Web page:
3) On a related note to supply: it is very difficult to provide LPG cylinders to remote areas - where RTD is focusing on - except for in major cities because the supply line for any LPG company has not been very developed - as it is, all LPG sold into the major cities is already heavily consumed, so marketing/distribution companies don't work beyond the main cities (Progas will be developing a Rural Marketing route after we start importing massive quantity come entire completion of our plant in December; for the moment we're distributing locally produced LPG). Thus, even if LPG stoves are initially provided, the question would arise as to what happens once the initial cylinder(s) have been consumed - where would the villagers get their supply?

Taking all these factors above, it would an extreme challenge to incorporate LPG stoves into the tent/shelter drive we're working on - not that the need doesn't exist, which is what I've been finding in my conversations. I spoke to a UNDP official yesterday that technically handles small grants/LPG projects in Pakistan, because I'm trying to set up community kitches in the lower plains areas where tent cities/temporary hospitals have been set up so that LPG can be provided effectively to those areas, and he also pointed out the great need for the stoves, but agreed that lack of regular supply and/or the black market makes LPG stoves extremely difficult to supply in the higher terrains.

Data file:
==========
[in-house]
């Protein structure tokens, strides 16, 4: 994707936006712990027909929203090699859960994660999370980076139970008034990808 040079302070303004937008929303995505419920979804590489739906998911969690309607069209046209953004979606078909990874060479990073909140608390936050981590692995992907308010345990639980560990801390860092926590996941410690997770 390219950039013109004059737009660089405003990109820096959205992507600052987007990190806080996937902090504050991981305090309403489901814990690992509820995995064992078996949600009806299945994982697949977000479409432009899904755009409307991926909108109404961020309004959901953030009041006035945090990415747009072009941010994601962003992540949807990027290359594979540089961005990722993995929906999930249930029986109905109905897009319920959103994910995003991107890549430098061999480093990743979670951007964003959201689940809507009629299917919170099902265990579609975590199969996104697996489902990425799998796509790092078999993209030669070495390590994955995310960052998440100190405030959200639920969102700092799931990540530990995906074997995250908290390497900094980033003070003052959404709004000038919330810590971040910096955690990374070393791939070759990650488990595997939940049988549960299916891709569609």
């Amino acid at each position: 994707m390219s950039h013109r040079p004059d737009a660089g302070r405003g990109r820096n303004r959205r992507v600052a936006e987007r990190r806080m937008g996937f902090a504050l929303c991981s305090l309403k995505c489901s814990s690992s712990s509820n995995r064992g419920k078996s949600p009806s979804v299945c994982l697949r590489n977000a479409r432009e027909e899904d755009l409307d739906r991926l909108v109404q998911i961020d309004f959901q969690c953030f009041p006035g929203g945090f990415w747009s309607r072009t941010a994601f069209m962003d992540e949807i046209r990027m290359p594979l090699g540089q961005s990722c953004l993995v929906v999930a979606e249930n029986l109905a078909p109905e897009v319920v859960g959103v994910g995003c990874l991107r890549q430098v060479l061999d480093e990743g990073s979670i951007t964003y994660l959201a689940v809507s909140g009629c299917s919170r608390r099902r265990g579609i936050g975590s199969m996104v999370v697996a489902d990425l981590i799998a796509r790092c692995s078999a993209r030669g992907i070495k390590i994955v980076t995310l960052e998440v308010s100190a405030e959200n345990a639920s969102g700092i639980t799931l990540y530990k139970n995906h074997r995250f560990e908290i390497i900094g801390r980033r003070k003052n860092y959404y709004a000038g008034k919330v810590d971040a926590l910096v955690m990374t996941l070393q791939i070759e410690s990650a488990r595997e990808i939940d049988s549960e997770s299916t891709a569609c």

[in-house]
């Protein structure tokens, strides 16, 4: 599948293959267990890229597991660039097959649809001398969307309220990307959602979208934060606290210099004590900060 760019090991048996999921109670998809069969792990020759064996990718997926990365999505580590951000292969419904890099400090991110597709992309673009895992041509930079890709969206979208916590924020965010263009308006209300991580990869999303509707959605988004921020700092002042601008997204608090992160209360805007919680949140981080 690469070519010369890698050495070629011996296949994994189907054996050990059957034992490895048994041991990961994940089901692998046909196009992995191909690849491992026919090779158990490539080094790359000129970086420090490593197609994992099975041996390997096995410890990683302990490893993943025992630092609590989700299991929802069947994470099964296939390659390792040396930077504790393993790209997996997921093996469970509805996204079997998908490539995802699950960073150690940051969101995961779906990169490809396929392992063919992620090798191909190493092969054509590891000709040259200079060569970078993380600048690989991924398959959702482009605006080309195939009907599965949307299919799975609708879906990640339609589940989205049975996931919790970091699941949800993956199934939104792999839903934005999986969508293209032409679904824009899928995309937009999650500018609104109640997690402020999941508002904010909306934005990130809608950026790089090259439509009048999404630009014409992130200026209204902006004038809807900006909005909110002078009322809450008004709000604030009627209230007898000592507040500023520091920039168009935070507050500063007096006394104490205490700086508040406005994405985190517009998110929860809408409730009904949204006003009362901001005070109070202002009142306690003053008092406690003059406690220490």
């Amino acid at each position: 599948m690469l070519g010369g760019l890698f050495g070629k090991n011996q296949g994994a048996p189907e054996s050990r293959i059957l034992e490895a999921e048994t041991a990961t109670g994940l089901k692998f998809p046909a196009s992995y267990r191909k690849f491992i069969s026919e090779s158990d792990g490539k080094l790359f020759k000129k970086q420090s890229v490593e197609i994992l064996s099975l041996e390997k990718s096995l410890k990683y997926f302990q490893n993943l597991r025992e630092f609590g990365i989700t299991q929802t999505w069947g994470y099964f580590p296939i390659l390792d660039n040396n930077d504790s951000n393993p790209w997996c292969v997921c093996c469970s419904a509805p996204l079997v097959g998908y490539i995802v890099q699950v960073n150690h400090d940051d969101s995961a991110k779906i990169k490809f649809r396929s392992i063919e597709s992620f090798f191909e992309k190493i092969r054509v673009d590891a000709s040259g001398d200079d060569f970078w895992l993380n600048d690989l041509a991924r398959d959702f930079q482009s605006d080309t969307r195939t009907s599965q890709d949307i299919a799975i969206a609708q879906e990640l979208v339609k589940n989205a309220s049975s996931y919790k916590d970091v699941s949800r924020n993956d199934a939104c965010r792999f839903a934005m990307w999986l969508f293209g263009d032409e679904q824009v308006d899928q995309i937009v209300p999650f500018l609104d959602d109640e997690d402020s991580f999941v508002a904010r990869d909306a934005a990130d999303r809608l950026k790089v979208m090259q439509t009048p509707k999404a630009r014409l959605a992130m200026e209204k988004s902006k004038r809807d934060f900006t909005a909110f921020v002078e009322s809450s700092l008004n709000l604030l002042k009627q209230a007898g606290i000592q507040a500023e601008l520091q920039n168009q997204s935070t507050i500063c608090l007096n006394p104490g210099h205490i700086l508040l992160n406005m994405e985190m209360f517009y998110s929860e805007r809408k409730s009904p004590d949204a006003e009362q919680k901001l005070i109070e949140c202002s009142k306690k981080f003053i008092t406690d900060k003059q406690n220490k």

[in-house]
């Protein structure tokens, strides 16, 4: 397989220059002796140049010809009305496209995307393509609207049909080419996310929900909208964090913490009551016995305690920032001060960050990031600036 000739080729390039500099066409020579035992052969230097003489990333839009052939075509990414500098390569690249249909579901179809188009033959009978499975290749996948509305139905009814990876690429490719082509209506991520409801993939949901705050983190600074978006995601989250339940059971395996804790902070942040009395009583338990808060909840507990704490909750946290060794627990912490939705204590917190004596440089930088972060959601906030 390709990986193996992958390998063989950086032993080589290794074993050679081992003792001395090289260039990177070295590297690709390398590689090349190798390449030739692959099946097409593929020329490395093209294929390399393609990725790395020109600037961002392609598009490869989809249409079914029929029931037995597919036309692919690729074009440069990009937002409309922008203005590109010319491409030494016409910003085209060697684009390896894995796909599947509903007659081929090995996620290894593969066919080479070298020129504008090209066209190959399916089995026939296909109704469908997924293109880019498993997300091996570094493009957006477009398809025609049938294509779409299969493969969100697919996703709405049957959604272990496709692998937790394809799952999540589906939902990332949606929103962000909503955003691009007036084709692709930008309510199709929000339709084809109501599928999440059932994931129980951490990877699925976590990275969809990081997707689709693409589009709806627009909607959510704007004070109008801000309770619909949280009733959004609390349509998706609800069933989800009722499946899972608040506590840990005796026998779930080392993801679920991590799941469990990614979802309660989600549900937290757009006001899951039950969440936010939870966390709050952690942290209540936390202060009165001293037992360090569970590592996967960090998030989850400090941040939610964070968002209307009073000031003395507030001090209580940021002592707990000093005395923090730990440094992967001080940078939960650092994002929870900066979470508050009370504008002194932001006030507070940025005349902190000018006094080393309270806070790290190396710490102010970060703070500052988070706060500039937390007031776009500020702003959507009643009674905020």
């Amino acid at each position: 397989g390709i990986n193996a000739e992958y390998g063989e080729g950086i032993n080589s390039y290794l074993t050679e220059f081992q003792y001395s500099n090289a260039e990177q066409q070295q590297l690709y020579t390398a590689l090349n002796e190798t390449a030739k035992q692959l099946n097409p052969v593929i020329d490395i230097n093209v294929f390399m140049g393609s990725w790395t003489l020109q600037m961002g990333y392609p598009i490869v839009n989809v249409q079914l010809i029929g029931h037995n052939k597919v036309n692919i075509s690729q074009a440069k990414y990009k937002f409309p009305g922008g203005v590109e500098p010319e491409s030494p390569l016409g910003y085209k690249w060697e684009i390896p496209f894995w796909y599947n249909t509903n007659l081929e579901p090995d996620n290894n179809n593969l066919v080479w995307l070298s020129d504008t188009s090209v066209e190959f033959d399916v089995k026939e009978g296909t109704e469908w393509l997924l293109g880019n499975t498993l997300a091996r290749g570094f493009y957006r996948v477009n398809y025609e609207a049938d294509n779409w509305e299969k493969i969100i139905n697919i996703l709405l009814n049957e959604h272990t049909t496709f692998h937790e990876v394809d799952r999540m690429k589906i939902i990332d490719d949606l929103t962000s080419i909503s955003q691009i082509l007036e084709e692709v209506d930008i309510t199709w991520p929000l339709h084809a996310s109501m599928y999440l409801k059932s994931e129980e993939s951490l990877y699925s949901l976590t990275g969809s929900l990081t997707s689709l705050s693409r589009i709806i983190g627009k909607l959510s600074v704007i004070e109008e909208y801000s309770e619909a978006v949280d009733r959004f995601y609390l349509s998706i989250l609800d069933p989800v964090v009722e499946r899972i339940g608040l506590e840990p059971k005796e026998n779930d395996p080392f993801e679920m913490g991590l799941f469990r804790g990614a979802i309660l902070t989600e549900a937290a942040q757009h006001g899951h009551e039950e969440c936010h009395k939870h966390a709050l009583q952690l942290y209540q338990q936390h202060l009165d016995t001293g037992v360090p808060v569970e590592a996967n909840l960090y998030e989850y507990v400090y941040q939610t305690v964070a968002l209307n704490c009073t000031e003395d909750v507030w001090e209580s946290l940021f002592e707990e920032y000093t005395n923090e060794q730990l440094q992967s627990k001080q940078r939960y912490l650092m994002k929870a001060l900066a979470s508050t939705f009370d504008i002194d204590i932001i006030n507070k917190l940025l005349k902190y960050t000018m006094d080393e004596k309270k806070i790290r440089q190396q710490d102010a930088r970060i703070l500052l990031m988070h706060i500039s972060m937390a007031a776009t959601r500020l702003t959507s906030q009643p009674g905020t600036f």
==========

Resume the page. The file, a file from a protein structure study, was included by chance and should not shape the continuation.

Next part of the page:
Hope that provides you some more perspective on LPG. It's a great idea - and I'd personally *love* to implement it, especially knowing all the qualities of LPG (cost-effective w/regards to other cheaper fuels such as kerosene, better for the internal and external environment, prevents deforestation as villagers aren't consuming wood etc.) - but given the terrain and the LPG market in Pakistan at the moment, just very difficult to implement. If you've come across any alternative ideas that may be able to address these issues, do definitely share. In the meanwhile, as part of my job, i'll continue working on this stuff and if I come up with any solutions, will keep you posted.


p.s. Feel free to post this to the forums if you see fit.
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Omar Biabani

Joined: 28 Jan 2005
Last Visit: 06 Jan 2008
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Location: Boston, MA
PostPosted: Tue Nov 08, 2005 6:22 pm    Post subject: Reply with quote

Dear Folks,

ADP approved the RSD project on our forums (this thread) last week and we have promptly setup a web page to help those in desperate need of shelter against the harsh winter. The page describes this ongoing project and allows donors to fund this initiative --

Even though this project is slightly different from our past projects, it is not completely out of ADP's working model. We have, and should continue to, apply the same criteria of project selection like we typically do for other projects. However, due to the urgency of need, only the pace should be accelerated. We have applied the same principles of ensuring

- NGO reliability and response
- NGO and project transparency
- Proposal submission, discussion and voting process